SALT LAKE CITY (AP) - Student leaders criticized University of Utah administrators for how they handled concerns by a student-athlete before she was fatally shot by a man she previously dated.
The Associated Students of the University of Utah released a public statement condemning the school about a year after Lauren McCluskey, 21, was killed by a 37-year-old registered sex offender on parole, The Salt Lake Tribune reports .
McCluskey was fatally shot outside her campus dorm Oct. 22 by Melvin Rowland, who killed himself hours later, authorities said.
The fallout from her death has led to the police chief retiring, an officer quitting and the firing of a detective, authorities said. The McCluskey family also filed a $56 million lawsuit against the university for not protecting their daughter.
Students were prompted to act this week with a formal critique after the Salt Lake City-based university requested a judge dismiss the lawsuit, student government said.
“(We) are opposed to statements made by the University of Utah that have been widely interpreted as victim-blaming as part of this lawsuit,” student leaders said in a formal critique.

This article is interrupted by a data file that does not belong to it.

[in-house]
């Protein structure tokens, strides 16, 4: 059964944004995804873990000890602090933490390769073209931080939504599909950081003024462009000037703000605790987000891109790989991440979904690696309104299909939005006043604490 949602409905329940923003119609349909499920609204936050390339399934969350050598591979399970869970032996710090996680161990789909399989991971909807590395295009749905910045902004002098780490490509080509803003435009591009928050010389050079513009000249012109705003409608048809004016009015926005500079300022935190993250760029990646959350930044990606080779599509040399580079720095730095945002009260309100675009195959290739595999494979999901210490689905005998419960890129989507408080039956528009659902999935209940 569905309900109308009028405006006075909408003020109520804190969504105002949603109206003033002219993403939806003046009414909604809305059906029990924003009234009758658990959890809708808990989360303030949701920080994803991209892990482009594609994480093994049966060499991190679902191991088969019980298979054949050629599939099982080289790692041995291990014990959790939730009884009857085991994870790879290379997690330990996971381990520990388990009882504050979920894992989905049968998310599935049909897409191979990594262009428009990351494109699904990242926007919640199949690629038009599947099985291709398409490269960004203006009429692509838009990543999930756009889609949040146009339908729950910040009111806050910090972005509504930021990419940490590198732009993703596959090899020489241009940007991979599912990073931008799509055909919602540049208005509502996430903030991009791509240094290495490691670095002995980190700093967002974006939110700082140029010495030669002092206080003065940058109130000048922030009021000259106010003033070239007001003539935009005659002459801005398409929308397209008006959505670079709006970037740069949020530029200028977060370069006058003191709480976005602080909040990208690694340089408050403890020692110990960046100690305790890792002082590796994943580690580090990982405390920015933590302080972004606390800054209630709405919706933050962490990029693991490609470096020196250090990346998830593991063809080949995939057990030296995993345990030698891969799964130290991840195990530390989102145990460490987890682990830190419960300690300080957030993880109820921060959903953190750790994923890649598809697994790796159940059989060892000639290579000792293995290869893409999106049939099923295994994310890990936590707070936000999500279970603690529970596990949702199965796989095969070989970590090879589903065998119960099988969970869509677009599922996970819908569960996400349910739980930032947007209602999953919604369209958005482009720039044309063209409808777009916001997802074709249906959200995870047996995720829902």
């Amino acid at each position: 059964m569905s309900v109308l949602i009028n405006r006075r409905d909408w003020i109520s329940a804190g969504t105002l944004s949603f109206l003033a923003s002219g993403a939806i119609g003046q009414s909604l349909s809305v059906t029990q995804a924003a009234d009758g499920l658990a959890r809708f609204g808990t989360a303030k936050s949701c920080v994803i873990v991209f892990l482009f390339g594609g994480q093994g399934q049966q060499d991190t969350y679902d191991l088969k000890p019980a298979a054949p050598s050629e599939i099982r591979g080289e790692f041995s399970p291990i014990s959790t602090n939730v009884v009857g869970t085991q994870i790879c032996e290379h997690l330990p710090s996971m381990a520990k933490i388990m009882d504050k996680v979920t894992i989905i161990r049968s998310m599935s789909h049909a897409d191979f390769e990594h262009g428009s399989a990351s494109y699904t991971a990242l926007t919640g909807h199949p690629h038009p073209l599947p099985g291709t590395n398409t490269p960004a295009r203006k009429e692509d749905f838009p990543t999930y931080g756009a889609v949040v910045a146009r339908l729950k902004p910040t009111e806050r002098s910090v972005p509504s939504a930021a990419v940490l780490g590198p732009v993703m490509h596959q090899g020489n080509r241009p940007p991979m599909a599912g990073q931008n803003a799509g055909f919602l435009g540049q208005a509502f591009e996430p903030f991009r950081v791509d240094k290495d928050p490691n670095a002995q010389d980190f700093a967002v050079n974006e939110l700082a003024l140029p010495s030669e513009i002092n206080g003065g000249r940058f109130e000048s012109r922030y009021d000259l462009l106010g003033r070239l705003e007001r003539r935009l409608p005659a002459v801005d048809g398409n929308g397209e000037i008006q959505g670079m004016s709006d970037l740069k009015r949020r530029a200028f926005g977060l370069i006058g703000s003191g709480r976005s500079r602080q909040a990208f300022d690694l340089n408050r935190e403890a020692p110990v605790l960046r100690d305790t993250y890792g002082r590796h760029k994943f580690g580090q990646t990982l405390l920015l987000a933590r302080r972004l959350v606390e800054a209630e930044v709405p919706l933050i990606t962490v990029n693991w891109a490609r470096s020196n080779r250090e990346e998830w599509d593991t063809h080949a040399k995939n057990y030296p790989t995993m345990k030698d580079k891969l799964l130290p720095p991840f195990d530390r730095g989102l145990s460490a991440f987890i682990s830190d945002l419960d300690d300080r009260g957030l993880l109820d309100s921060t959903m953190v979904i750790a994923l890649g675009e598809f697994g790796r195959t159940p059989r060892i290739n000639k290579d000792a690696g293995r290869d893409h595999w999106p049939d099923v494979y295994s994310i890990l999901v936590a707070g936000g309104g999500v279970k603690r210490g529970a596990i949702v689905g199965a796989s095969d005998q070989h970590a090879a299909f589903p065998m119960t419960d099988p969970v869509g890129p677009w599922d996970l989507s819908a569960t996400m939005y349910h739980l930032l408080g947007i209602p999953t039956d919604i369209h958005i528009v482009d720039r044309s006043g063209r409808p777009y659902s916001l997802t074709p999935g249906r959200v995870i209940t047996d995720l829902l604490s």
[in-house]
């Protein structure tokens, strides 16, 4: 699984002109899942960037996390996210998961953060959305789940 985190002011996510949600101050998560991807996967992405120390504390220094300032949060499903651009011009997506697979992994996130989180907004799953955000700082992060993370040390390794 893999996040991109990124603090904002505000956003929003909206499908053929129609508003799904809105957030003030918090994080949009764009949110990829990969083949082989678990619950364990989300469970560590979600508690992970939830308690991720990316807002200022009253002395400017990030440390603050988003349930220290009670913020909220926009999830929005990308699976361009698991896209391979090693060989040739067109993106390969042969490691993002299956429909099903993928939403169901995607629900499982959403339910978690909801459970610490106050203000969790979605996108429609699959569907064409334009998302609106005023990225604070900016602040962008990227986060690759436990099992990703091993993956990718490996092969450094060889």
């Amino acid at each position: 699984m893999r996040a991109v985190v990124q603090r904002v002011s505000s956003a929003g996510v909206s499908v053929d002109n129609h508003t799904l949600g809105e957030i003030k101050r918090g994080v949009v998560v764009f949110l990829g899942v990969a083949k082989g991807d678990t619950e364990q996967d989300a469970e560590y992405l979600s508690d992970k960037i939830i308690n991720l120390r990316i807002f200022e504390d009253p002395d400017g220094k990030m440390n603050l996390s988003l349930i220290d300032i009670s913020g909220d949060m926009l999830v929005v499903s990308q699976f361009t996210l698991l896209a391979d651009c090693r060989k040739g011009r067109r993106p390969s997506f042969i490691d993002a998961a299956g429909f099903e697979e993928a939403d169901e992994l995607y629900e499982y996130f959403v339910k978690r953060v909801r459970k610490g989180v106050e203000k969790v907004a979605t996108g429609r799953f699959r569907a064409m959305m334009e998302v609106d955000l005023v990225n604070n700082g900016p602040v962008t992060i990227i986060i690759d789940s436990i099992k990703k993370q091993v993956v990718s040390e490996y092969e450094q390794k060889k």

There were no clearly established constitutional requirements to protect its students from visitors to campus who are not under university control, university officials said.
“Nowhere in the motion does it state that the university’s ‘officers had no obligation to protect McCluskey from her attacker,’ ” said Phyllis Vetter, the university’s general counsel, in a letter sent to the student government.
Independent investigators found McCluskey had contacted campus police several times in the weeks before that to report harassment after ending their relationship Oct. 9, and many of those concerns were not taken seriously, the newspaper reported. The department also had failed to train officers on how to recognize the warning signs for escalating domestic violence.
“The university is deeply committed to improving campus safety,” Vetter said. “Mounting a legal defense against a monetary judgment cannot and should not be equated with a rejection of that responsibility.”
Information from: The Salt Lake Tribune, http://www.sltrib.com
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